There’s also denial about having or ever getting the problem, says Prostko. “There’s also a belief out there that there’s a new herbicide on the horizon, but there’s not, at least not a new mode of action that will give us some relief from the load that we’re putting on current herbicides.”

In Georgia, he says, resistance management is taking several forms. “We hear a lot about crop rotation, and we know when you rotate crops you can do other things. If you look at the data, cotton is the least competitive crop with Palmer amaranth. Going to a crop that is more competitive is one reason for going with a rotation, along with some of the other benefits you receive.”

Tillage and cultivation also are receiving more interest, he says, maybe not plowing every year but at least once every three or four years.

“We’re also doing some extreme cover crops. This is where a grower will plant a rye cover crop in the fall and manage it to get to the maximum height and then terminate it in the spring with herbicides and rolling, and then strip-till into it. That cover crop has a suppressing effect on Palmer amaranth, but that’s not something everyone can do.”

Row spacing is another factor, says Prostko. “While we don’t grow a lot of soybeans in Georgia, we still grow a few, and we plant some of those in wide rows. Palmer amaranth doesn’t like shade, so we know if we go to a narrower row, we can pick up some benefits.”

Everyone knows by now, he says, that we can’t rely strictly on herbicides. Other things must be done in the battle against resistant Palmer amaranth pigweed.

“One of my responses to what can we do about Palmer amaranth is to dig a well,” says Prostko. “We need residual herbicides, and the only way we can get them to work is with water. In Georgia, about 50 percent of our cotton and 50 percent of our peanuts are irrigated. We should be able to do a better job.”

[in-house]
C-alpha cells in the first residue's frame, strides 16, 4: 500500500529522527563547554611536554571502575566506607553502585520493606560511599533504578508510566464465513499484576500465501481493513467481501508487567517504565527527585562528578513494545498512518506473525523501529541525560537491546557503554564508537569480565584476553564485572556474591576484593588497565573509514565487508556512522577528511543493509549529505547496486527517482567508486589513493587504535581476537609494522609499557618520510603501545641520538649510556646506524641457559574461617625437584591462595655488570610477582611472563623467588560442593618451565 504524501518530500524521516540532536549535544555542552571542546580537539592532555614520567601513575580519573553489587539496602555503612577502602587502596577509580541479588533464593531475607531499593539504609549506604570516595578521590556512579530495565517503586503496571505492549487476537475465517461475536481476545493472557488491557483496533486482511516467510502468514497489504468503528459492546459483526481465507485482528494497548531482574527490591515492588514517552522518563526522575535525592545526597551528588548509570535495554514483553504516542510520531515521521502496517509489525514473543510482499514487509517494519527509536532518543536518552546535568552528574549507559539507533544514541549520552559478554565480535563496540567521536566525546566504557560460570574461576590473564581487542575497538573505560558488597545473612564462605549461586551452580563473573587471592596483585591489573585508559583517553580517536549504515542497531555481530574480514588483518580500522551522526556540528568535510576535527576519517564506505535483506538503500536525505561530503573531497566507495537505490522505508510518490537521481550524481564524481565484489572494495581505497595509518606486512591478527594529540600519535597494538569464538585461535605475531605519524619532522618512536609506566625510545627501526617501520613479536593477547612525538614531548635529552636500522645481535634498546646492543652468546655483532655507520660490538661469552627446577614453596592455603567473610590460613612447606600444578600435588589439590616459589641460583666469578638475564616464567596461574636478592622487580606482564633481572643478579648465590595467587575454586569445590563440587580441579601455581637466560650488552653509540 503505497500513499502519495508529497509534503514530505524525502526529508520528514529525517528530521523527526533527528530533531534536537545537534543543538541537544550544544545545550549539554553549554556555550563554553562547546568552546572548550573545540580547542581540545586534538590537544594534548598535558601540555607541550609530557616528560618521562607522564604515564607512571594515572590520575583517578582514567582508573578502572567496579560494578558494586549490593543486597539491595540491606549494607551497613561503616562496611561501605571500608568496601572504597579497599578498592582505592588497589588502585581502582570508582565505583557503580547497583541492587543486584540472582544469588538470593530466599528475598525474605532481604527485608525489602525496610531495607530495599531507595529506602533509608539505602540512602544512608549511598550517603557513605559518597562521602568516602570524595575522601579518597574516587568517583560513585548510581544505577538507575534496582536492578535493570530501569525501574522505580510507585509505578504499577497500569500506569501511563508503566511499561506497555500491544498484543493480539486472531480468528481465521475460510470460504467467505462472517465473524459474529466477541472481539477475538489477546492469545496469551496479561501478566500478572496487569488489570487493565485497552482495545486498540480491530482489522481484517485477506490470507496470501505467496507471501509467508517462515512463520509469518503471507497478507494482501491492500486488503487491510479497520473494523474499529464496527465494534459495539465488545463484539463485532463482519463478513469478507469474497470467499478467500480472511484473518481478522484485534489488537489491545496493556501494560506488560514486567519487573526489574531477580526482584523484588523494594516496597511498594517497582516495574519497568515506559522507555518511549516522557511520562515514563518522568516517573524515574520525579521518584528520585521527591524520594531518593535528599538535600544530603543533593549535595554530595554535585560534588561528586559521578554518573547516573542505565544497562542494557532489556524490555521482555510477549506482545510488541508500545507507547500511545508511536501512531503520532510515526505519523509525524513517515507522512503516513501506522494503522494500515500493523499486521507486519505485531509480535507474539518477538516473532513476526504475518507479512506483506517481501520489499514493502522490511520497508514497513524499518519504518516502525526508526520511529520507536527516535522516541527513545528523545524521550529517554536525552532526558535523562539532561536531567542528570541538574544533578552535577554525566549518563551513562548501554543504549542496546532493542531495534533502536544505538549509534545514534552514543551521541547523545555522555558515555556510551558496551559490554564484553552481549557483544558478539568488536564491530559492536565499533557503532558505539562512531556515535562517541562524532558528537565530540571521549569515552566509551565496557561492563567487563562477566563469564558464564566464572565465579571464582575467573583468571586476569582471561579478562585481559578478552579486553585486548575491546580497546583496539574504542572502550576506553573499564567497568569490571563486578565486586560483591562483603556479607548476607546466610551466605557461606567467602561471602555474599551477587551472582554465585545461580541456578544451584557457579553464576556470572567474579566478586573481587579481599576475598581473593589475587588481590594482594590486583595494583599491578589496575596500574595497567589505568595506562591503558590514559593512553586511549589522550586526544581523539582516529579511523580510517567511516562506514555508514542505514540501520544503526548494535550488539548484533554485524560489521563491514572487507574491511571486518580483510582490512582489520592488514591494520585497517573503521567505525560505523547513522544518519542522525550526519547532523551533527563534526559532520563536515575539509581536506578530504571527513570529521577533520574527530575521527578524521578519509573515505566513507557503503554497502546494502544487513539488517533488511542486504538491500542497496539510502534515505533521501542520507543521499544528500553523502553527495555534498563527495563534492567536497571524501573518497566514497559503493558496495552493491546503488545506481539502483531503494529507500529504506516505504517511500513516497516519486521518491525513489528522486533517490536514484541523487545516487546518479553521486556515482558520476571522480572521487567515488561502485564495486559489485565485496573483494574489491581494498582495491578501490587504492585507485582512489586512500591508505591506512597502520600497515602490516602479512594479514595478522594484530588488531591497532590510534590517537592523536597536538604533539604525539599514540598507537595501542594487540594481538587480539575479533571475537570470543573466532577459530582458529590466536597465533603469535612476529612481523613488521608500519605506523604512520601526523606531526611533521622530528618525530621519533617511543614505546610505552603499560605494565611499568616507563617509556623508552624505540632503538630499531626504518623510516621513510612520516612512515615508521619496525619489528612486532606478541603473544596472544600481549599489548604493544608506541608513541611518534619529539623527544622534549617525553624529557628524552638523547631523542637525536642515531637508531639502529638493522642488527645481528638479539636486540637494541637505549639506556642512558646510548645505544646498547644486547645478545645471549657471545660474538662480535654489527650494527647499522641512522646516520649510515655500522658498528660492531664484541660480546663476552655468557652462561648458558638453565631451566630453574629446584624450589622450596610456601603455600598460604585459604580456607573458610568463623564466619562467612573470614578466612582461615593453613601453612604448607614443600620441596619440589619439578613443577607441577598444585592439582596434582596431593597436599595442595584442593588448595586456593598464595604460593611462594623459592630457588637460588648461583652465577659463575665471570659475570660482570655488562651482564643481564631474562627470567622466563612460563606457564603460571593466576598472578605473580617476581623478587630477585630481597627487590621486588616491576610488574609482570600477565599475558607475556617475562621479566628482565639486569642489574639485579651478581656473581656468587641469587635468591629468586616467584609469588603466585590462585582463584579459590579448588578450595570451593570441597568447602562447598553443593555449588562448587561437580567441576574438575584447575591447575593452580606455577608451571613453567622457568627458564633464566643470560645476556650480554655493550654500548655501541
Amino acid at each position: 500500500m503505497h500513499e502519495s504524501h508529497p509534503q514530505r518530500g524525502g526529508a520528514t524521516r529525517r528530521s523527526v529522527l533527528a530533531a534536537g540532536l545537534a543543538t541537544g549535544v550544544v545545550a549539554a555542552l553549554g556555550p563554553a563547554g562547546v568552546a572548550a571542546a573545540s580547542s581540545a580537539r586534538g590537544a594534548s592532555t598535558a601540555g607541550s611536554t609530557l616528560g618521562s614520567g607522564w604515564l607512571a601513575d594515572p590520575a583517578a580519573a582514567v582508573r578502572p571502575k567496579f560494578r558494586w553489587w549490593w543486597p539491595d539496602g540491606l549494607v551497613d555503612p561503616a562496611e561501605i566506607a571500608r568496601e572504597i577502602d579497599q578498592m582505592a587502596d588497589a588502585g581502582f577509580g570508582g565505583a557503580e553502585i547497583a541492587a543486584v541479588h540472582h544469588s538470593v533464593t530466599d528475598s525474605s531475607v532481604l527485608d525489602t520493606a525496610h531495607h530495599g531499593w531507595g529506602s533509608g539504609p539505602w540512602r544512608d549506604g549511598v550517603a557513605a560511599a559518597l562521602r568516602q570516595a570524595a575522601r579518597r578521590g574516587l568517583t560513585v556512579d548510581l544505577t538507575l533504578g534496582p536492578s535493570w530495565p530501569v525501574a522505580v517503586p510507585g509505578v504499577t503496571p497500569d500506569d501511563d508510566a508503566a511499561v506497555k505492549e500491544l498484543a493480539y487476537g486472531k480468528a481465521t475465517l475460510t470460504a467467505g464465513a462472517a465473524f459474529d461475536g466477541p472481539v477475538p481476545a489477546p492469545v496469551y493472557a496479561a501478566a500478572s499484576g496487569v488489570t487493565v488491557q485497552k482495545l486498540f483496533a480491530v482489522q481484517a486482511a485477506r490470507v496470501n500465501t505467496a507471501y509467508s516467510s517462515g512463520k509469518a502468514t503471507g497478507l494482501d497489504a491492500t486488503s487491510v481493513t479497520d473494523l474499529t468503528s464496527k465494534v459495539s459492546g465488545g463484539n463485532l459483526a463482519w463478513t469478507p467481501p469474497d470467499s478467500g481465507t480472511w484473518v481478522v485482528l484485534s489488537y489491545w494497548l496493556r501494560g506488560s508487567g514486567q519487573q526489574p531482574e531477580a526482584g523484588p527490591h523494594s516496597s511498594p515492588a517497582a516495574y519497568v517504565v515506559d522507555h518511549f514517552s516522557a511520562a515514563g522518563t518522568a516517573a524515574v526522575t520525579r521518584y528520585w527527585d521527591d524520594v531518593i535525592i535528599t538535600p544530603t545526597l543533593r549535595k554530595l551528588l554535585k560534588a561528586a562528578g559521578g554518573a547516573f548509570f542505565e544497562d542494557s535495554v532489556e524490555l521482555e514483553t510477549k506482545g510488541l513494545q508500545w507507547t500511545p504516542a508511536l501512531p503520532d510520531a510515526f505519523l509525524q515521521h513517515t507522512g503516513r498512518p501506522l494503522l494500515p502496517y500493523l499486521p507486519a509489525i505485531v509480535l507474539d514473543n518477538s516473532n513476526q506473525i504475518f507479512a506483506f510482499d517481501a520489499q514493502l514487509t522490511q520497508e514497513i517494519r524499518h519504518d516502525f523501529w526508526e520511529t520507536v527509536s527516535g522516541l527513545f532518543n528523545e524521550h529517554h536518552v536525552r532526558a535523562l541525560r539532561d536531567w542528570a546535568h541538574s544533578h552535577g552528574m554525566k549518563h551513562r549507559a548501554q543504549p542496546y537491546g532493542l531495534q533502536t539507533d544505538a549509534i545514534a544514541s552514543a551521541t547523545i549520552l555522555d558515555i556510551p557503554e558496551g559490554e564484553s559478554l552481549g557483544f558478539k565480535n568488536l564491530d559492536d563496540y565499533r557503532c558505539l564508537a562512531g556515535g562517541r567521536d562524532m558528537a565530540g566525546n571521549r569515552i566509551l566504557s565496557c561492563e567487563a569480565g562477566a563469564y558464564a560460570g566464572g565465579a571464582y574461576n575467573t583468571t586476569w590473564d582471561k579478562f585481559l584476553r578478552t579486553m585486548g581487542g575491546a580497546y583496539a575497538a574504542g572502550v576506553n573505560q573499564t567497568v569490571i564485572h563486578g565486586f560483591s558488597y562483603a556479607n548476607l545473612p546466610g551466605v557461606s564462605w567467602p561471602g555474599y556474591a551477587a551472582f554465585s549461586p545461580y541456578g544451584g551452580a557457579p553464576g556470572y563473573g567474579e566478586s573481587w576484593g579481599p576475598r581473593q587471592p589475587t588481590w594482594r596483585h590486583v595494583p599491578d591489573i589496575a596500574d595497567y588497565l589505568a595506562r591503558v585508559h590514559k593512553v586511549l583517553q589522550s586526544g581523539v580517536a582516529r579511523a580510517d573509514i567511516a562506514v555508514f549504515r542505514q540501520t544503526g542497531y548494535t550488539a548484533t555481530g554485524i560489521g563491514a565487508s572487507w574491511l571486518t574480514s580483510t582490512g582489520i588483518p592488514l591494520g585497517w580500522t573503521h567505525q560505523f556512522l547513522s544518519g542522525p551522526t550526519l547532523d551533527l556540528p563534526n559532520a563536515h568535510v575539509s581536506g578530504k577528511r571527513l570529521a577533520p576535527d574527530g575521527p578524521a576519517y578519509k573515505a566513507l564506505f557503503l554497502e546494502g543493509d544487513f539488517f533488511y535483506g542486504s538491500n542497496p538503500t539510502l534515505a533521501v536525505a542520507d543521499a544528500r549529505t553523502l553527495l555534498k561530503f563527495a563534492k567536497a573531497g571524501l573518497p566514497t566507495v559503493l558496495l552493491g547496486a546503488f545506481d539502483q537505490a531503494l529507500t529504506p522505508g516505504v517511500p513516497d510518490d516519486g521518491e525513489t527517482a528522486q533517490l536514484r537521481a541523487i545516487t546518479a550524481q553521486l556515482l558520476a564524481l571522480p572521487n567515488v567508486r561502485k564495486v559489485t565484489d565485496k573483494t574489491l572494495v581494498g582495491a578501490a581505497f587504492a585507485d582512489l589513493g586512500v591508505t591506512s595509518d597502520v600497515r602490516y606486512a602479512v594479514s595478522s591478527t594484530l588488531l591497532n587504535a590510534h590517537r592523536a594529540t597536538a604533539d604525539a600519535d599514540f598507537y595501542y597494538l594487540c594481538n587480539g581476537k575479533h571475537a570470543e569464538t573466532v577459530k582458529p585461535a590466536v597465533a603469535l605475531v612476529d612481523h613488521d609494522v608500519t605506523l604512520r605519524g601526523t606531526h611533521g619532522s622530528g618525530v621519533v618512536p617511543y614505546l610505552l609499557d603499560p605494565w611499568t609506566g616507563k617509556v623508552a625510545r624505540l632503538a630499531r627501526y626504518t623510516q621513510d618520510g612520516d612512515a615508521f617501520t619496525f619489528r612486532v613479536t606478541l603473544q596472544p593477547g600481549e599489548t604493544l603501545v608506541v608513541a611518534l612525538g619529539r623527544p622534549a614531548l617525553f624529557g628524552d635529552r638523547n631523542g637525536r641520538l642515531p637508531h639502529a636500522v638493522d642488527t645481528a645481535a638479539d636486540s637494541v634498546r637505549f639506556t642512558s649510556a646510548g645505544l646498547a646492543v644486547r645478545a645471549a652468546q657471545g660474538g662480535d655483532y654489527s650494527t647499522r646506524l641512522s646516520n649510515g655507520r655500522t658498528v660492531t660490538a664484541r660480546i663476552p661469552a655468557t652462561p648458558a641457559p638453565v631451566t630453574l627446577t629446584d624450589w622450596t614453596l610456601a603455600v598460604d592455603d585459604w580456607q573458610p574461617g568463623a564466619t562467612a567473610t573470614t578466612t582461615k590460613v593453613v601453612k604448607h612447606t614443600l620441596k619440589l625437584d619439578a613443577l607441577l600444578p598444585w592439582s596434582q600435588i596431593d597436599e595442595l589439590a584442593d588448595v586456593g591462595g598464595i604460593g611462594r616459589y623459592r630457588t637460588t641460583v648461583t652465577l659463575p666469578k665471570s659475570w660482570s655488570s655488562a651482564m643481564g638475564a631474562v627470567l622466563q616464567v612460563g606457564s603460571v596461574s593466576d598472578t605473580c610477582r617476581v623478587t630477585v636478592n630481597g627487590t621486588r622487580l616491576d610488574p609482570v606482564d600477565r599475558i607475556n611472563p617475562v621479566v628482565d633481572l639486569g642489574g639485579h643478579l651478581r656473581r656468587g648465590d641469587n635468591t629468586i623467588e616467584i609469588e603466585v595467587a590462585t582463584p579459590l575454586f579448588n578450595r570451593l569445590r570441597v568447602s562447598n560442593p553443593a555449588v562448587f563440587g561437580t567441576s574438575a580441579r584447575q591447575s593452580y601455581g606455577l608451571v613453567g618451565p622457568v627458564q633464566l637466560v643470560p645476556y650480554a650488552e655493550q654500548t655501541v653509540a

Modes of action can be a scary term because it has to do with chemistry, he says, and no one likes chemistry, but you don’t have to be a scientist to understand what it means.

“Some herbicide labels will have it clearly on the label. The University of Georgia has put together a master list of herbicides with their common name, trade name and mode of action, as well as putting the modes of action in our recommendations.

“We also want to encourage growers to put together a long-term resistance plan or mode of action plan. This is where we write down the rotation or the sequence and fill in the blanks with the herbicides you’ll use. When you come to the end of the column, you can figure out how many modes of action you have, and you can see where you’re making two or three applications of the same mode of action.”

Other things to be considered are tank-mixtures or pre-mixtures, says Prostko. “For these mixtures to be most effective in delaying the evolution of resistance, ideally they must have different sites of action, they should have similar efficacy and persistence but also different propensities for selecting for resistance or different modes of action.”